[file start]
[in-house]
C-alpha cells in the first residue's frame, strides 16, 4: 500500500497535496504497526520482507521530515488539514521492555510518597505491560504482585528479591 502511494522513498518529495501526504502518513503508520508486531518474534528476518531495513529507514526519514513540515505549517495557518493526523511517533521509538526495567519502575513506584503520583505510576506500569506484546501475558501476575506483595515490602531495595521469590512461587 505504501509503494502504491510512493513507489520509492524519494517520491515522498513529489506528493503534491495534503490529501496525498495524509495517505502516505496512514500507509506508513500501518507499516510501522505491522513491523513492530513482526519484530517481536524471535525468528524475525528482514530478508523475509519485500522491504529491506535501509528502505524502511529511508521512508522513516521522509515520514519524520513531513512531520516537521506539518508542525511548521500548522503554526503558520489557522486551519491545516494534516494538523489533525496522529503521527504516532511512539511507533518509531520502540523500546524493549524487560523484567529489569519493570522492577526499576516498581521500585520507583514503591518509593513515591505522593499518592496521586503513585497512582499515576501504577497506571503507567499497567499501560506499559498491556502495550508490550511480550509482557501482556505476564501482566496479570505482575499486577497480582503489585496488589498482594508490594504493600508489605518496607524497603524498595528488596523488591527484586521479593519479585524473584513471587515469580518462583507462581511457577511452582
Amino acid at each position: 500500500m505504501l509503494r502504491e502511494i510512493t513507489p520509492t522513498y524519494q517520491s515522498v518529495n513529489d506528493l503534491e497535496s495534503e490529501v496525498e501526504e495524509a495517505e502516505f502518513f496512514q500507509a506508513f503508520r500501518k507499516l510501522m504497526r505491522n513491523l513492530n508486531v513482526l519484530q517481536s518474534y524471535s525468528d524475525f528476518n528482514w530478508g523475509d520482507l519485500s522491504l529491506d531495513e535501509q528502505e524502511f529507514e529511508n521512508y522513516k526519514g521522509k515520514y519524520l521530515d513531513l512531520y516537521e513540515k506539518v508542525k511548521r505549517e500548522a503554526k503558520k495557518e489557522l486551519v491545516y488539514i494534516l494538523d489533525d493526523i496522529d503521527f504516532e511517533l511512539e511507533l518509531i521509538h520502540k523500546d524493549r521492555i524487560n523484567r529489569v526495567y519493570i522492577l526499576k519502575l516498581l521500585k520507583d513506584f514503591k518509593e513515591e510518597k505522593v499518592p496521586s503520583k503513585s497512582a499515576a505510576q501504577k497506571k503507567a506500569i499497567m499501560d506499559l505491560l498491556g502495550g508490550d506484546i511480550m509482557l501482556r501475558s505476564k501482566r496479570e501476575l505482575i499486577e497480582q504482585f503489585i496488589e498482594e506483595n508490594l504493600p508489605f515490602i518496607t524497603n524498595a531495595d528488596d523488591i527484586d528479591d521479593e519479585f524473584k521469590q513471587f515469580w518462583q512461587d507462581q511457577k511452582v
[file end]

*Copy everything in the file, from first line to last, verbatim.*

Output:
[in-house]
C-alpha cells in the first residue's frame, strides 16, 4: 500500500497535496504497526520482507521530515488539514521492555510518597505491560504482585528479591 502511494522513498518529495501526504502518513503508520508486531518474534528476518531495513529507514526519514513540515505549517495557518493526523511517533521509538526495567519502575513506584503520583505510576506500569506484546501475558501476575506483595515490602531495595521469590512461587 505504501509503494502504491510512493513507489520509492524519494517520491515522498513529489506528493503534491495534503490529501496525498495524509495517505502516505496512514500507509506508513500501518507499516510501522505491522513491523513492530513482526519484530517481536524471535525468528524475525528482514530478508523475509519485500522491504529491506535501509528502505524502511529511508521512508522513516521522509515520514519524520513531513512531520516537521506539518508542525511548521500548522503554526503558520489557522486551519491545516494534516494538523489533525496522529503521527504516532511512539511507533518509531520502540523500546524493549524487560523484567529489569519493570522492577526499576516498581521500585520507583514503591518509593513515591505522593499518592496521586503513585497512582499515576501504577497506571503507567499497567499501560506499559498491556502495550508490550511480550509482557501482556505476564501482566496479570505482575499486577497480582503489585496488589498482594508490594504493600508489605518496607524497603524498595528488596523488591527484586521479593519479585524473584513471587515469580518462583507462581511457577511452582
Amino acid at each position: 500500500m505504501l509503494r502504491e502511494i510512493t513507489p520509492t522513498y524519494q517520491s515522498v518529495n513529489d506528493l503534491e497535496s495534503e490529501v496525498e501526504e495524509a495517505e502516505f502518513f496512514q500507509a506508513f503508520r500501518k507499516l510501522m504497526r505491522n513491523l513492530n508486531v513482526l519484530q517481536s518474534y524471535s525468528d524475525f528476518n528482514w530478508g523475509d520482507l519485500s522491504l529491506d531495513e535501509q528502505e524502511f529507514e529511508n521512508y522513516k526519514g521522509k515520514y519524520l521530515d513531513l512531520y516537521e513540515k506539518v508542525k511548521r505549517e500548522a503554526k503558520k495557518e489557522l486551519v491545516y488539514i494534516l494538523d489533525d493526523i496522529d503521527f504516532e511517533l511512539e511507533l518509531i521509538h520502540k523500546d524493549r521492555i524487560n523484567r529489569v526495567y519493570i522492577l526499576k519502575l516498581l521500585k520507583d513506584f514503591k518509593e513515591e510518597k505522593v499518592p496521586s503520583k503513585s497512582a499515576a505510576q501504577k497506571k503507567a506500569i499497567m499501560d506499559l505491560l498491556g502495550g508490550d506484546i511480550m509482557l501482556r501475558s505476564k501482566r496479570e501476575l505482575i499486577e497480582q504482585f503489585i496488589e498482594e506483595n508490594l504493600p508489605f515490602i518496607t524497603n524498595a531495595d528488596d523488591i527484586d528479591d521479593e519479585f524473584k521469590q513471587f515469580w518462583q512461587d507462581q511457577k511452582v